I mean, sure, in reality we don't suddenly switch sizes when exiting or entering towns or cities. But we also have to drive for hours to get a few hundred miles.

 

There's a certain sign I like to point to for the scale of Avernum. It's right outside Fort Avernum in the first game, and it says that Silvar and Fort Duvno are about twenty or thirty miles away from Fort Avernum(it does say "Don't hold us to any of these distances" which is either saying that's not an exact figure or it's lampshading about the interface, I'm not sure which.) By having the outdoors interface of the first trilogy(and of a LOT of RPGS, both CRPG and, incidentally, JRPGs) you can give this sense of scale while preserving decent gameplay.

 

If we followed what you say, to really give the game a sense of scale we'd make you spend hours just to walk between Silvar and Cotra, for example. That's not exactly fun. With the world map, you get the sense of scale while simultaneously skipping past the annoying part of walking those distances.

 

Seamless environments can work for games. Final Fantasy XII for example. Fantastic game. Fun. (Better in the International Zodiac Job System version, incidentally.) Seamless environments work for that game because each environment is so big that you feel like you're walking the world anyway.

 

Not so in the later Avernums. The later Avernums are just puny.

 

What's really funny about that is that the seamless environment not only makes the place feel smaller, but it simultaneously makes it harder to get around, necessitating the pylon system. By comparison in Avernum I or II I can get from, say, Almaria to Formello in just a couple of minutes by walking, while at the same time feeling like I'm walking the actual distance(which I think is about 400 miles, but don't hold me to that.)

 

Maybe this is just because I grew up on games that featured world maps. My first Spiderweb game, as I've stated before, was Exile III. Even with just the demo part of it, it's absolutely massive, and feels that way too.

 

The later trilogy doesn't. In fact, quite frankly, I hope one day he remakes the later trilogies with overworlds too. It could only be to their benefit.

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Avernum 5 seamless world worked because it was new terrain so there were no scale expectations. But Avernum 4 and 6 were old terrain. In the Eastern Gallery, Fort Avernum, Fort Duvno, Silvar and Cotra were now just a few steps from each other. There wasn't the spaces where you could run into a group of monsters as you go the "miles" between them. In trouble, then duck back into the city and let the guards handle it for you.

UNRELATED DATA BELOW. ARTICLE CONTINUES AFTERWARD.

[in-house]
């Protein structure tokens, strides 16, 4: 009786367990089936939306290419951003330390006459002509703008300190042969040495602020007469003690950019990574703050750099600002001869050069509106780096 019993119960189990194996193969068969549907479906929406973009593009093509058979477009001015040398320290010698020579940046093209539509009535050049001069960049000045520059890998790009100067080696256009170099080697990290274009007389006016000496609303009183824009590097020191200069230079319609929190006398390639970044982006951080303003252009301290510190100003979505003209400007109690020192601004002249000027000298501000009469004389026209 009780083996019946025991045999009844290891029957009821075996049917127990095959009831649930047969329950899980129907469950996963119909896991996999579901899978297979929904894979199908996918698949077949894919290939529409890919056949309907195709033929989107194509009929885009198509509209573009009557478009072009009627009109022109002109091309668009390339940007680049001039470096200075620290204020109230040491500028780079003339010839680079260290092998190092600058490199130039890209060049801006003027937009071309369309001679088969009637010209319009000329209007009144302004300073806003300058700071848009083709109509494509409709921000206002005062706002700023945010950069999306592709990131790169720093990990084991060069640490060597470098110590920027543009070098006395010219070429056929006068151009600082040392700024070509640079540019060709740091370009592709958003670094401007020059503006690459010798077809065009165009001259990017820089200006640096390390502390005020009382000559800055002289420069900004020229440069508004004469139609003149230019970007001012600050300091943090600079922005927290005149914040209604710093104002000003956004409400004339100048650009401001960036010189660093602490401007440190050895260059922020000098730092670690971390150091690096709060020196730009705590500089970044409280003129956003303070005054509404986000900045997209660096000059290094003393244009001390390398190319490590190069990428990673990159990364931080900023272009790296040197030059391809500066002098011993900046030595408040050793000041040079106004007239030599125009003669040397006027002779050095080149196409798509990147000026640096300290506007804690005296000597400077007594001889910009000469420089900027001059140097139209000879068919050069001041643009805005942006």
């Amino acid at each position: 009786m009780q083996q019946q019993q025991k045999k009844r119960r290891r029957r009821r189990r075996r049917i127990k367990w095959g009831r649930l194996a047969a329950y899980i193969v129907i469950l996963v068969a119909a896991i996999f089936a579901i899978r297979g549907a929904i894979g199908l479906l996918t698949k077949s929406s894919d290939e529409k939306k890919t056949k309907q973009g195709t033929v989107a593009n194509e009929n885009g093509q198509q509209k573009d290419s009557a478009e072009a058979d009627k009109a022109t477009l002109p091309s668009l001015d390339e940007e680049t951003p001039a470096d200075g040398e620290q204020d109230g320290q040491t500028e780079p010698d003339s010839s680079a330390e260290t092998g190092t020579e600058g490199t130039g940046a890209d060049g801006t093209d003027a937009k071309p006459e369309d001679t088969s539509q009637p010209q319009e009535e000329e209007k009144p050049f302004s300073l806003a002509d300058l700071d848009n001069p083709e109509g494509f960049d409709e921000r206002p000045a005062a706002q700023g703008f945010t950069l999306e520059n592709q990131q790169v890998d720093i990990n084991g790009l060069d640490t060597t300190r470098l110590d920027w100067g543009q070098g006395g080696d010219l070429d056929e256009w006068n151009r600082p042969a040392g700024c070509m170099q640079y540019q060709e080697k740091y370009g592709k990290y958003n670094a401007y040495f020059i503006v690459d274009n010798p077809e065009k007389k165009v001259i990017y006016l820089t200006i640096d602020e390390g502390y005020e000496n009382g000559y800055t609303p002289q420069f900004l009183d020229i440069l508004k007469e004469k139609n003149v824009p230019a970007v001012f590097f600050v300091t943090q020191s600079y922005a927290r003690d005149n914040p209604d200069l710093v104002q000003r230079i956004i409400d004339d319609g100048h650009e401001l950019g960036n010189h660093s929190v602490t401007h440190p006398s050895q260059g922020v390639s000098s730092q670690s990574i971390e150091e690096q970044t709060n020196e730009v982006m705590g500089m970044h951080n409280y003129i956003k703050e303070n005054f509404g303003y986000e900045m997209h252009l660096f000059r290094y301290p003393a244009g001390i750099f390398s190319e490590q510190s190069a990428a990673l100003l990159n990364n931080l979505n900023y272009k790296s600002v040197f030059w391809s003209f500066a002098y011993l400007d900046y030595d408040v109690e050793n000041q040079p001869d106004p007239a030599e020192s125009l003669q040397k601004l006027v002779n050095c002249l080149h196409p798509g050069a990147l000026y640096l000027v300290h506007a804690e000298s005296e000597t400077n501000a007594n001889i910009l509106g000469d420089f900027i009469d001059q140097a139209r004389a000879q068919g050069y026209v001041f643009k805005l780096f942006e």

What the old guard really misses about the first trilogy was the non-linear world that you could just explore. No being forced to do things in a certain order to see the next area. Death was the only limit. smile

 

The first time I played Exile 3 I went into the Empire instead of Upper Avernum. I got all the way to Golddale just exploring the world without any plan on what to do next. Of course the Empire soldiers slaughtered my low level party, but it was fun.

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Originally Posted By: madrigan
I understand why people like the old approach. Despite that, I like the new approach.
Fair enough. I mean, I may not agree, but hey, if you like it, you like it.

And it does work for some games. It's not entirely a bad approach. We* just don't think it works for Avernum.


*Myself and others here, I mean.
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I suppose it all depends on how jarring you find the differentiation between the two modes. If you find the separation difficult to deal with, you'll take the seamless version. If it's less of an issue, you'll prefer the version where things feel more massive and more epic.

 

I personally prefer a level of size abstraction in my games, be it an "overworld" like classic Avernum/Exile, or a map system like Geneforge. With a level of abstraction your imagination has room to grow the size and scope of the realm you're saving. There might be more detail than what you're literally seeing, but it's not necessarily important. What IS important is the sense of size these techniques impose on you.

 

Without that, what you see is EXACTLY what what you get. Avernum 4 and 6? You call THAT a Castle? ... Sure, a lot of the individual areas weren't as big as they could have been, but at least with the outdoors system you felt like Avernum was really a MASSIVE set of caves underneath the surface.